Criterion (ii): Arab-Norman Palermo and the Cathedral Churches of Cefalù and Monreale bears witness to a particular political and cultural condition characterized by the fruitful coexistence of people of different origins (Muslim, Byzantine, Latin, Jewish, Lombard, and French). This interchange generated a conscious and unique combination of elements derived from the architectural and artistic techniques of Byzantine, Islamic, and Western traditions. This new style contributed to the developments in the architecture of the Tyrrhenian side of southern Italy and spread widely throughout the medieval Mediterranean region.

Criterion (iv): Arab-Norman Palermo and the Cathedral Churches of Cefalù and Monreale is an outstanding example of stylistic synthesis that created new spatial, constructive, and decorative concepts through the innovative and coherent re-elaboration of elements from different cultures.


The serial property includes all the elements necessary to express its proposed Outstanding Universal Value, including religious, civic, and engineering works, and is therefore of adequate size to ensure the complete representation of the features and processes that convey the property’s significance. The property does not suffer unduly from adverse effects of development or neglect.


The cultural value of the property and of its individual components is truthfully and credibly expressed through attributes such as their locations and settings, forms and designs, materials and substances, and uses and functions. The authenticity of the mosaics in particular has been confirmed by experts in the field of Byzantine mosaics.

Protection and management requirements

The nine components of the serial property are under the ownership of various governmental and religious bodies. They have been given the highest level of protection established by national legislation under the 2004 Italian Code of the Cultural and Landscape Heritage. In addition, the Church of San Giovanni degli Eremiti, Church of Santa Maria dell’Ammiraglio (Church of the Martorana), and Monreale Cathedral have been designated individually as National Monuments. The Level I and Level II buffer zones are protected by virtue of the regulations and planning directions in the territory’s current planning tools.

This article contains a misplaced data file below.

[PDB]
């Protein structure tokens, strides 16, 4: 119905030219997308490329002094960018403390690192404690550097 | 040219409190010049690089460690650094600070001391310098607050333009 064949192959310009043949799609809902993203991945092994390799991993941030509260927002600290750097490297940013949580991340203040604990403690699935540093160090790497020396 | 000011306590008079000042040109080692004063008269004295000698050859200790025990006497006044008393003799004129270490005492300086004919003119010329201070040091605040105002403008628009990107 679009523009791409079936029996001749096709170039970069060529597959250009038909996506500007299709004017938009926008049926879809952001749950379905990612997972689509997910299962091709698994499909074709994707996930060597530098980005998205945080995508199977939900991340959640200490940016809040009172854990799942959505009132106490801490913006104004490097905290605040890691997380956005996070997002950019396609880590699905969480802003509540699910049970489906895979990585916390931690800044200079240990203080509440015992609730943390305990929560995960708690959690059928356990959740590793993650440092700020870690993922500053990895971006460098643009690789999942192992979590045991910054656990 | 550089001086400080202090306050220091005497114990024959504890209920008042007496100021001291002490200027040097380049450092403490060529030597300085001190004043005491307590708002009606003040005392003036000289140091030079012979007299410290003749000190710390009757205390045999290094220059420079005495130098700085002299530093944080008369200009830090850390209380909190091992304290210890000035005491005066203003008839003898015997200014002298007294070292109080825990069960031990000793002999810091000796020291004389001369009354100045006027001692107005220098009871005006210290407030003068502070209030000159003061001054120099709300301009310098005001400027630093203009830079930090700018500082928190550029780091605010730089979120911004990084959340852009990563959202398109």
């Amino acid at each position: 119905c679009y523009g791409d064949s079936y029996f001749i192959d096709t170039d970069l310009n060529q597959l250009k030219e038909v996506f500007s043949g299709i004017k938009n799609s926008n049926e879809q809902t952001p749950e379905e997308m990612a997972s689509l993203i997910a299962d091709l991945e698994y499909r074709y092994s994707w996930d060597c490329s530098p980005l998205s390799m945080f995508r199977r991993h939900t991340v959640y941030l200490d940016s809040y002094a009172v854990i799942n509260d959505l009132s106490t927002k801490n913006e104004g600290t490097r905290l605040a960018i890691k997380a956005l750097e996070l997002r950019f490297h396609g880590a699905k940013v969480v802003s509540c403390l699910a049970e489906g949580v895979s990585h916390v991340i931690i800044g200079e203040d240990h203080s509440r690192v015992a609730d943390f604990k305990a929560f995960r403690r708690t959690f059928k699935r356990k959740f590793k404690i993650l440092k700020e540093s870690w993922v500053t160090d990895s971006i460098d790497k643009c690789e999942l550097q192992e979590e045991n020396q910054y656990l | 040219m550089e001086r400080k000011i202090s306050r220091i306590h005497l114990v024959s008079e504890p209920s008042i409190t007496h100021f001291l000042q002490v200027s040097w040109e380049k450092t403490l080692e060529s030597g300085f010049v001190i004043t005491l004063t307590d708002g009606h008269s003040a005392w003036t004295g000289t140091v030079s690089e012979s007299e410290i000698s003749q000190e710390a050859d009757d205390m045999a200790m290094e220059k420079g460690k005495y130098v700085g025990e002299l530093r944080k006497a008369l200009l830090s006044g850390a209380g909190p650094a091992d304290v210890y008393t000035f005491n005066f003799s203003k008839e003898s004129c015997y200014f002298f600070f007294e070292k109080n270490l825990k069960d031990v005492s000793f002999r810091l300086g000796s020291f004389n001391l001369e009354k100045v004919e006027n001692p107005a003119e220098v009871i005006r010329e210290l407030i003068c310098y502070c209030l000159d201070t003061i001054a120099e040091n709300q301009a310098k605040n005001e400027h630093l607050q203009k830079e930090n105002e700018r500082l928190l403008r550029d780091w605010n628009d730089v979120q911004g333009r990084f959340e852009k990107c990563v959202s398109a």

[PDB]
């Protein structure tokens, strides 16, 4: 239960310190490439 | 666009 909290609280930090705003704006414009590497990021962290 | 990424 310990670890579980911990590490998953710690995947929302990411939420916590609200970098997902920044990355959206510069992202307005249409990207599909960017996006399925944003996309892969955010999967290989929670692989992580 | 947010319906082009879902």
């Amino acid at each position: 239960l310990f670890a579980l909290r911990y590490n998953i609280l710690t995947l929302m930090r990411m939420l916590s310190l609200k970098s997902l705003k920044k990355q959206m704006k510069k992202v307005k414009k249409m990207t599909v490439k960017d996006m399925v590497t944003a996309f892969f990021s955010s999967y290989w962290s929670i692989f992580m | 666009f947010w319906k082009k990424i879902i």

A management system and Management Plan for the serial property as a whole have been laid out in a Memorandum of Understanding. The Memorandum establishes a Steering Committee comprised of representatives of the owners, managers, and institutions that are responsible for the nine components. This Committee will specify the activities to be carried out annually, and the Sicilian UNESCO Heritage Foundation will implement the Committee’s decisions. The Management Plan includes a description of the serial property and its components; the system of protection, planning, and control for the property, buffer zones, and setting; existing planning at the civic and regional levels; the management system; the territorial context; and action plans.

Long-term challenges for the protection and management of the property include eliminating or mitigating the consequences of human actions (vandalism, theft, fire); degenerative phenomena provoked by the pressures of mass tourism, including cruise ships; environmental disasters (earthquakes, landslides, floods, pollution), particularly for monuments subject to seismic risk; and socio-economic decay of the historic urban centres. These potential vulnerabilities and threats to the property’s Outstanding Universal Value, authenticity, and integrity must be fully addressed by the Management Plan and management structure.